The following is a possible approach for using each practice test:

  1. Take a test (simulating the testing condition, including breaks) to get a “real” SAT score. This would give you an idea about the SAT score you are likely to receive if you took the test now. (One important advice: never look at the questions from a practice test before you use it first for an assessment. These tests are the only resource that can tell you what score you are likely to get now and the first use of any test should be to assess current test readiness.)

Always take the entire test in one sitting to simulate the actual testing conditions. Otherwise, your score might not reflect your actual score. For example, you do the math section after completing the english sections (when you will begin to tire). If you do individual sections in different sittings, the experience will not be the same.

You should work quickly, but never rush. If you cannot finish a section within the allotted time, mark up to what you have done and guess the rest. You should return to the section after completing the test and complete the questions that you guessed because of running of time. Then you would know how much you would have scored if there is no time limit. With practice, you should be able to improve on speed and complete each section in time without rushing.

  1. Score the test and determine which questions you missed and why you missed them. (A “blind review” is often a great approach to use. More on this later.) Understanding your mistakes is the number one key for a proper SAT prep. As already mentioned, you will typically spend up to 10 hours or more to i) review the test, ii) update your knowledge, iii) refine your strategies/timing, and iv) tailor your approach to improve your test-taking habit.
    1. If you need to brush up on the topic or content, do so. For example, if you missed a question involving exponents, learn every exponent rule (not only the one tested in the question). If you missed a best evidence question, work on the strategy to identify the answer for the best evidence questions. If you missed a question involving comma use, review all the rules for comma use in the SAT.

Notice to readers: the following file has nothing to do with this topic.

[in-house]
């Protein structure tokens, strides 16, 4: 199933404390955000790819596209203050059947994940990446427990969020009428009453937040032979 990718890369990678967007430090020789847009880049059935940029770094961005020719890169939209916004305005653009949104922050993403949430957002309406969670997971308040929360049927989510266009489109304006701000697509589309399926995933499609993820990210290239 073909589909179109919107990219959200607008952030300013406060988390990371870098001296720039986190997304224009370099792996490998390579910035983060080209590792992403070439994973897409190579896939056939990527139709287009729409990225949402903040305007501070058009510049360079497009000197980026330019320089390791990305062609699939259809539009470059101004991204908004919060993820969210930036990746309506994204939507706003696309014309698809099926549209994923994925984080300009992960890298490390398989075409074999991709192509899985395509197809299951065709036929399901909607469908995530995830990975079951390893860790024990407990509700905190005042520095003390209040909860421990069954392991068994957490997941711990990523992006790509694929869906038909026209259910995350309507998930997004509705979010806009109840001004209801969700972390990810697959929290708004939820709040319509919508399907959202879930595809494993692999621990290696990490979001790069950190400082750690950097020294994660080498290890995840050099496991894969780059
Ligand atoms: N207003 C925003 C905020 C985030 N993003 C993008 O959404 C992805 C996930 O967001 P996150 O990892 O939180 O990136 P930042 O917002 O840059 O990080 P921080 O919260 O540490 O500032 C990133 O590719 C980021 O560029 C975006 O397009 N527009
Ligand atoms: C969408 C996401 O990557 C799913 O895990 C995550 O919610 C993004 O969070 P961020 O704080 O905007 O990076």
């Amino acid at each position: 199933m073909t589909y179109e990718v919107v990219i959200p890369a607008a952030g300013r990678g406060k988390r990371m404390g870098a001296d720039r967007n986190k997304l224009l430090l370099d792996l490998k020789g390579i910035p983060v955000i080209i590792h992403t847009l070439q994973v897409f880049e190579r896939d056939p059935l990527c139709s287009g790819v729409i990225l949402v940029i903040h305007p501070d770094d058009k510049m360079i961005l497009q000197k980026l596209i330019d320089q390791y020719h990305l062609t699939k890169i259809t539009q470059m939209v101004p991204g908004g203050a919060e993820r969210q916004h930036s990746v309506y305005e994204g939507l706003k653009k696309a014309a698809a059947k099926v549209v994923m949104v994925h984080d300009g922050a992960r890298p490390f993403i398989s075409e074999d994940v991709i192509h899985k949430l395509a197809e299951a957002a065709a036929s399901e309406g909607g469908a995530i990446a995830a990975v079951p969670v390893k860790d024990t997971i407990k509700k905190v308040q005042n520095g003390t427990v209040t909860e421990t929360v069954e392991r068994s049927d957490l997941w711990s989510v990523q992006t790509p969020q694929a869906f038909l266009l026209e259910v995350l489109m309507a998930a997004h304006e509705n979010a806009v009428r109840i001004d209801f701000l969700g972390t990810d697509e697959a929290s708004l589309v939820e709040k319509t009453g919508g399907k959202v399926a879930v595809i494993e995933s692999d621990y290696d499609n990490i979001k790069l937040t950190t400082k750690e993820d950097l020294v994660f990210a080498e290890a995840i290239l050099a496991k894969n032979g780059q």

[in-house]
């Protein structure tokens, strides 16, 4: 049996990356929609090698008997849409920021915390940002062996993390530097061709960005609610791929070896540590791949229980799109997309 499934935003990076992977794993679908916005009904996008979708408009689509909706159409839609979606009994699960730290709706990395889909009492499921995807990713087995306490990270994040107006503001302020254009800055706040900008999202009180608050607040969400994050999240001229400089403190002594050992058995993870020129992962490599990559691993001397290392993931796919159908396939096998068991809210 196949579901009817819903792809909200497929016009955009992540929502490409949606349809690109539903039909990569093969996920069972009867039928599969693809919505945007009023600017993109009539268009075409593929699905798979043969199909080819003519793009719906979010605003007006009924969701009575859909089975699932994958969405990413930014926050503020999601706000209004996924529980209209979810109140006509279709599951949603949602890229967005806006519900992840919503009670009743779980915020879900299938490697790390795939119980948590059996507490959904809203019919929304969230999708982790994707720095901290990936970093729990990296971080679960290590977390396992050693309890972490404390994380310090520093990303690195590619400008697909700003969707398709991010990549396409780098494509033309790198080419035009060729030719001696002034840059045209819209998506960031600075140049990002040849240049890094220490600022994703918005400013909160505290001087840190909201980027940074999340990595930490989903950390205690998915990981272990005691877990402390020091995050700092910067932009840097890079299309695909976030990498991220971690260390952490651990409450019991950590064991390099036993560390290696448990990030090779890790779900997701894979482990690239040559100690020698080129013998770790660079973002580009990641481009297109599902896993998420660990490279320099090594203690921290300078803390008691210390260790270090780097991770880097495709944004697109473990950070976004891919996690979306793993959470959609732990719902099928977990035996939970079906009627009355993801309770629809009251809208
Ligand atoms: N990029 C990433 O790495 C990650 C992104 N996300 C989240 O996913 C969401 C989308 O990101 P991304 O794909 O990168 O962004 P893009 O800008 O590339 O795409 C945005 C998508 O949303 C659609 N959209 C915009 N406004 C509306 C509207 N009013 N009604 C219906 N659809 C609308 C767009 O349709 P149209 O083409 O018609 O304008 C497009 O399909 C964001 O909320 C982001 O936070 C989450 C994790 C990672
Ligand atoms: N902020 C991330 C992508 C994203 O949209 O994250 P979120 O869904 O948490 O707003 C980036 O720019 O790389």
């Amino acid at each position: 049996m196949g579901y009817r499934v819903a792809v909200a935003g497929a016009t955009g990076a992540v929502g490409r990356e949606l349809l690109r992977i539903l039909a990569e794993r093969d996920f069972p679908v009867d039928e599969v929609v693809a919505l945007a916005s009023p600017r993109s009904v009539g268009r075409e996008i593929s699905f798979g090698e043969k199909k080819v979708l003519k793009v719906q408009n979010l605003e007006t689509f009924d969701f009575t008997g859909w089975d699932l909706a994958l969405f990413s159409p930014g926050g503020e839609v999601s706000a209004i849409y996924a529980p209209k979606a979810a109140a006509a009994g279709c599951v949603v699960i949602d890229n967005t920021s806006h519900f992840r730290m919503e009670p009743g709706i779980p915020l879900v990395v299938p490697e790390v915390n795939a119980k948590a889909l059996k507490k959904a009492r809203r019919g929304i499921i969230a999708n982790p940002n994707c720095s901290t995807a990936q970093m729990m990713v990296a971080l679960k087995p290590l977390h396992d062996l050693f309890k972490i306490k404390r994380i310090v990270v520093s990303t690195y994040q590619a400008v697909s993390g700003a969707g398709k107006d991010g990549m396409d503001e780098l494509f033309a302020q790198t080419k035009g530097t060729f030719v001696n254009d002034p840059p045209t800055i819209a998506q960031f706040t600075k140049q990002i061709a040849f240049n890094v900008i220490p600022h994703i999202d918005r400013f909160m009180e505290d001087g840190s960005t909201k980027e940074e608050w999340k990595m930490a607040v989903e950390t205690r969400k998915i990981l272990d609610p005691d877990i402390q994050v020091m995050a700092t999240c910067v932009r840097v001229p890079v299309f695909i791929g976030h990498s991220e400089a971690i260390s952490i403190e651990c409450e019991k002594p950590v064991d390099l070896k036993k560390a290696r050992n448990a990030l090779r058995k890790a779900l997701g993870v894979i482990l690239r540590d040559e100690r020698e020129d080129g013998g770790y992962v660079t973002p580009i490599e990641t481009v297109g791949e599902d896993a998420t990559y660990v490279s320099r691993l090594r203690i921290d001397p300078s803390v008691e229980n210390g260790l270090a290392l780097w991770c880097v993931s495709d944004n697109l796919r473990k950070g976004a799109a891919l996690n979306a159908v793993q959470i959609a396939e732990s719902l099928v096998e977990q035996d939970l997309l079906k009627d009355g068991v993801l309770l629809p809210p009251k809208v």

2. If you missed the question for another reason, figure out the reason and fix it.
    3. Let a few days pass. Can you solve the question now? If not, repeat.
  2. Once you know clearly how to solve every question in this test (might take up to 10 hours or more), take the next practice test. You should have a schedule for taking practice tests: for example, you could one practice test every other Saturday for the first 3 tests and one every month thereafter for 2 months thereafter. (A sample schedule is given below.)
  3. For subsequent tests, my students used two approaches successfully. Which one to use is a personal choice. Both approaches help you work on weaknesses that could decrease your score. (You can modify or customize, as needed.)
    1. Take new tests according to the schedule you select. You should return to the old tests periodically (say, every 2 or 3 weeks). Review them in the same sequence you took it and review every question that troubled you. If you still have problems with any question, make sure that you fully understand it before moving to the next question.
    2. An alternative approach is to go through 3–4 tests in 6–8 weeks, with proper review of each. After taking all 3–4 tests, go back to the first test you took and retake If your review was absolutely perfect, you should be able to score 1600 (possible, but not very likely). Now go back and check which questions you missed this time. Is there any question you missed both times? If yes, you know that these types of questions spell trouble for you. If any new mistakes crept up, you need to pay particular attention why you made these mistakes after correctly answering the last time.